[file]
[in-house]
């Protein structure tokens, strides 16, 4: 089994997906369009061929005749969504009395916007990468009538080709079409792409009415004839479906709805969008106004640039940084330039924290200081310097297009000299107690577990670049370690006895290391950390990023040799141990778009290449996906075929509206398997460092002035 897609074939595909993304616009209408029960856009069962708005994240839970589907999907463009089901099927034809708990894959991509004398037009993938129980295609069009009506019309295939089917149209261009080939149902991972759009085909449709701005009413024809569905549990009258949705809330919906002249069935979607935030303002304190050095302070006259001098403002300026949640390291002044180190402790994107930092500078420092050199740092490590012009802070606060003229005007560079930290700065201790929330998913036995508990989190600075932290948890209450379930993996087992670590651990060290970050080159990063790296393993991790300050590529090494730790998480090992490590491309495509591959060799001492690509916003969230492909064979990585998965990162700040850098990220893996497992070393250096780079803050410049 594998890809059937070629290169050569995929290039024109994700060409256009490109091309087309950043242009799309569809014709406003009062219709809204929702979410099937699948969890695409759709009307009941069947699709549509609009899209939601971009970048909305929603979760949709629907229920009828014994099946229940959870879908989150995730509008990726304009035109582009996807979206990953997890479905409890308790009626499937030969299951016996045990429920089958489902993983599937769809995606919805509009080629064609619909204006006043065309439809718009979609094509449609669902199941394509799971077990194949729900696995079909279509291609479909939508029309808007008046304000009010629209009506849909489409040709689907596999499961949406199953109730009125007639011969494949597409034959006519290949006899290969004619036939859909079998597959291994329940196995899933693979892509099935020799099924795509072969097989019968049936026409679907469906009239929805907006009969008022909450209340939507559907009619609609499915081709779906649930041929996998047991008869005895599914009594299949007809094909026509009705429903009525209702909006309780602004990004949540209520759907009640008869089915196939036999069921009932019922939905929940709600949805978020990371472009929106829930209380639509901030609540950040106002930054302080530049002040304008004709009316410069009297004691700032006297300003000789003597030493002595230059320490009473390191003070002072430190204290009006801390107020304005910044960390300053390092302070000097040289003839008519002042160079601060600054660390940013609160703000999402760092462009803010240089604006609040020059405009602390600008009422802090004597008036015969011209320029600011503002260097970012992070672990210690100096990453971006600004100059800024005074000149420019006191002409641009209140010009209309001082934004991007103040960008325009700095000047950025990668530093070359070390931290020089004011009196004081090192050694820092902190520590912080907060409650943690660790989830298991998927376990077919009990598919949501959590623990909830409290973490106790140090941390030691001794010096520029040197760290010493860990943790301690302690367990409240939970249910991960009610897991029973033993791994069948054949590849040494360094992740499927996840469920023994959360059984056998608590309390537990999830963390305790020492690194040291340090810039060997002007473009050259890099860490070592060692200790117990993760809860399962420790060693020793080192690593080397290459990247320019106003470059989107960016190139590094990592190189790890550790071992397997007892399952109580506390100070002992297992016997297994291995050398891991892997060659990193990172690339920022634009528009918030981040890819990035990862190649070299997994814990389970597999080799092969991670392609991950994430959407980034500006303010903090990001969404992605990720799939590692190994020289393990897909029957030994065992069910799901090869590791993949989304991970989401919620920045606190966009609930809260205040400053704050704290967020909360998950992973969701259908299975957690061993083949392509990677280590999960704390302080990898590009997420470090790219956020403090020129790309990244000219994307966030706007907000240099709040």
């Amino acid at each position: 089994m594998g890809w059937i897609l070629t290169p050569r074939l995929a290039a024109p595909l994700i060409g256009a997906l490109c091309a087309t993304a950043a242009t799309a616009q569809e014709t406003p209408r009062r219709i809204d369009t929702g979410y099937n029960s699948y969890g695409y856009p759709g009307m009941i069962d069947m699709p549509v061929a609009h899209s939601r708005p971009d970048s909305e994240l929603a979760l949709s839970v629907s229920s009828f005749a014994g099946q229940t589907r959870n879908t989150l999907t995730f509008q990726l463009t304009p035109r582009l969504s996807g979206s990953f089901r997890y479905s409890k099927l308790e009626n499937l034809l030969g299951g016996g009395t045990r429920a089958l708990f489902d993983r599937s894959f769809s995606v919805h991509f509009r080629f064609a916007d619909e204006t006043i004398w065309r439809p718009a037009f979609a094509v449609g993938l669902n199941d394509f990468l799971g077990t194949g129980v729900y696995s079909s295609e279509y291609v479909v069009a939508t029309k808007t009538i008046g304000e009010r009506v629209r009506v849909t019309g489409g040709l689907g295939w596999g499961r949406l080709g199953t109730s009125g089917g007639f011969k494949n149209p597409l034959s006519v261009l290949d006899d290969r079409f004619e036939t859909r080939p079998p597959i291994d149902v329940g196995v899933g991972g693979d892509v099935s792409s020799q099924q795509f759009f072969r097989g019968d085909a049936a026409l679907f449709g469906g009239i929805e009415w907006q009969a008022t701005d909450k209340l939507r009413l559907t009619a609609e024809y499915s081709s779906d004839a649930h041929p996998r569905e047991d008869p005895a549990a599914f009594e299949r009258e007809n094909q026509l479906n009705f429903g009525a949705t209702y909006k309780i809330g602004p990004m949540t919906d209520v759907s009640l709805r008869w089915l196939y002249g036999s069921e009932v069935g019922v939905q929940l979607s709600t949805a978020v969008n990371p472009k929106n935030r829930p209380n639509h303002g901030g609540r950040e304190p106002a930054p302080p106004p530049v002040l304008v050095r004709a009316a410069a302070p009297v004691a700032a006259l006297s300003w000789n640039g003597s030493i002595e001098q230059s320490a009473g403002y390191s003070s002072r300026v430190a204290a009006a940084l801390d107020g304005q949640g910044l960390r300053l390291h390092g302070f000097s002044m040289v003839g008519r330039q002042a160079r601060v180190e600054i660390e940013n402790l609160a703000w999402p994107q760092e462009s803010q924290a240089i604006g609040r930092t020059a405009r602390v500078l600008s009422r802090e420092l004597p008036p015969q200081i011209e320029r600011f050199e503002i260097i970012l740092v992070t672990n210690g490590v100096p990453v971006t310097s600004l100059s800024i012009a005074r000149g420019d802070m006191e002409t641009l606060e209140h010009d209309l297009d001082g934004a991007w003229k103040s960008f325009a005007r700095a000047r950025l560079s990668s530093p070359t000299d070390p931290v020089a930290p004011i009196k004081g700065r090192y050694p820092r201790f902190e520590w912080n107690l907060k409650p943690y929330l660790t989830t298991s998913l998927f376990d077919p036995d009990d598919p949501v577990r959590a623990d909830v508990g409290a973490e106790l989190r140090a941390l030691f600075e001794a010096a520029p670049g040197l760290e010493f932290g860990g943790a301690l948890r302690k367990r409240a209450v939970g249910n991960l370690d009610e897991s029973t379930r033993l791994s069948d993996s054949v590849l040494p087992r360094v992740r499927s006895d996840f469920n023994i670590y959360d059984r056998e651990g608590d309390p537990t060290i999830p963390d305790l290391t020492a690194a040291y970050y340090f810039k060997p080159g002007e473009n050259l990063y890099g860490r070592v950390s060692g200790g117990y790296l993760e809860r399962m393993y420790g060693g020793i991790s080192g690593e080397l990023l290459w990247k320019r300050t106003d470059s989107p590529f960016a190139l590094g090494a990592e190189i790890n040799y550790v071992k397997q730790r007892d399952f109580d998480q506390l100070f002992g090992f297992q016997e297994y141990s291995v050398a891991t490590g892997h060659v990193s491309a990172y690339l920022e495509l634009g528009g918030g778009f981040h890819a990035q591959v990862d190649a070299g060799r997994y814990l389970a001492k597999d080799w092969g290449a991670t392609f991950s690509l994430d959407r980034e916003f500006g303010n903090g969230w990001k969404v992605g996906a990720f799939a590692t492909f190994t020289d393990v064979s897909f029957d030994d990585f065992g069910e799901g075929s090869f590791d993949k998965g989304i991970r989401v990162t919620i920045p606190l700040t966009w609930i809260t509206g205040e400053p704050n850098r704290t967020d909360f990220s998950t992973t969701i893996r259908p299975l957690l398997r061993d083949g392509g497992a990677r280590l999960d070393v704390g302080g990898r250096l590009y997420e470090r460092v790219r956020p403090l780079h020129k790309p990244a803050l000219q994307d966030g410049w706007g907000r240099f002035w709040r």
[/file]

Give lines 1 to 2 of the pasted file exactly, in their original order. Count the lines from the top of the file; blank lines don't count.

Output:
[in-house]
């Protein structure tokens, strides 16, 4: 089994997906369009061929005749969504009395916007990468009538080709079409792409009415004839479906709805969008106004640039940084330039924290200081310097297009000299107690577990670049370690006895290391950390990023040799141990778009290449996906075929509206398997460092002035 897609074939595909993304616009209408029960856009069962708005994240839970589907999907463009089901099927034809708990894959991509004398037009993938129980295609069009009506019309295939089917149209261009080939149902991972759009085909449709701005009413024809569905549990009258949705809330919906002249069935979607935030303002304190050095302070006259001098403002300026949640390291002044180190402790994107930092500078420092050199740092490590012009802070606060003229005007560079930290700065201790929330998913036995508990989190600075932290948890209450379930993996087992670590651990060290970050080159990063790296393993991790300050590529090494730790998480090992490590491309495509591959060799001492690509916003969230492909064979990585998965990162700040850098990220893996497992070393250096780079803050410049 594998890809059937070629290169050569995929290039024109994700060409256009490109091309087309950043242009799309569809014709406003009062219709809204929702979410099937699948969890695409759709009307009941069947699709549509609009899209939601971009970048909305929603979760949709629907229920009828014994099946229940959870879908989150995730509008990726304009035109582009996807979206990953997890479905409890308790009626499937030969299951016996045990429920089958489902993983599937769809995606919805509009080629064609619909204006006043065309439809718009979609094509449609669902199941394509799971077990194949729900696995079909279509291609479909939508029309808007008046304000009010629209009506849909489409040709689907596999499961949406199953109730009125007639011969494949597409034959006519290949006899290969004619036939859909079998597959291994329940196995899933693979892509099935020799099924795509072969097989019968049936026409679907469906009239929805907006009969008022909450209340939507559907009619609609499915081709779906649930041929996998047991008869005895599914009594299949007809094909026509009705429903009525209702909006309780602004990004949540209520759907009640008869089915196939036999069921009932019922939905929940709600949805978020990371472009929106829930209380639509901030609540950040106002930054302080530049002040304008004709009316410069009297004691700032006297300003000789003597030493002595230059320490009473390191003070002072430190204290009006801390107020304005910044960390300053390092302070000097040289003839008519002042160079601060600054660390940013609160703000999402760092462009803010240089604006609040020059405009602390600008009422802090004597008036015969011209320029600011503002260097970012992070672990210690100096990453971006600004100059800024005074000149420019006191002409641009209140010009209309001082934004991007103040960008325009700095000047950025990668530093070359070390931290020089004011009196004081090192050694820092902190520590912080907060409650943690660790989830298991998927376990077919009990598919949501959590623990909830409290973490106790140090941390030691001794010096520029040197760290010493860990943790301690302690367990409240939970249910991960009610897991029973033993791994069948054949590849040494360094992740499927996840469920023994959360059984056998608590309390537990999830963390305790020492690194040291340090810039060997002007473009050259890099860490070592060692200790117990993760809860399962420790060693020793080192690593080397290459990247320019106003470059989107960016190139590094990592190189790890550790071992397997007892399952109580506390100070002992297992016997297994291995050398891991892997060659990193990172690339920022634009528009918030981040890819990035990862190649070299997994814990389970597999080799092969991670392609991950994430959407980034500006303010903090990001969404992605990720799939590692190994020289393990897909029957030994065992069910799901090869590791993949989304991970989401919620920045606190966009609930809260205040400053704050704290967020909360998950992973969701259908299975957690061993083949392509990677280590999960704390302080990898590009997420470090790219956020403090020129790309990244000219994307966030706007907000240099709040």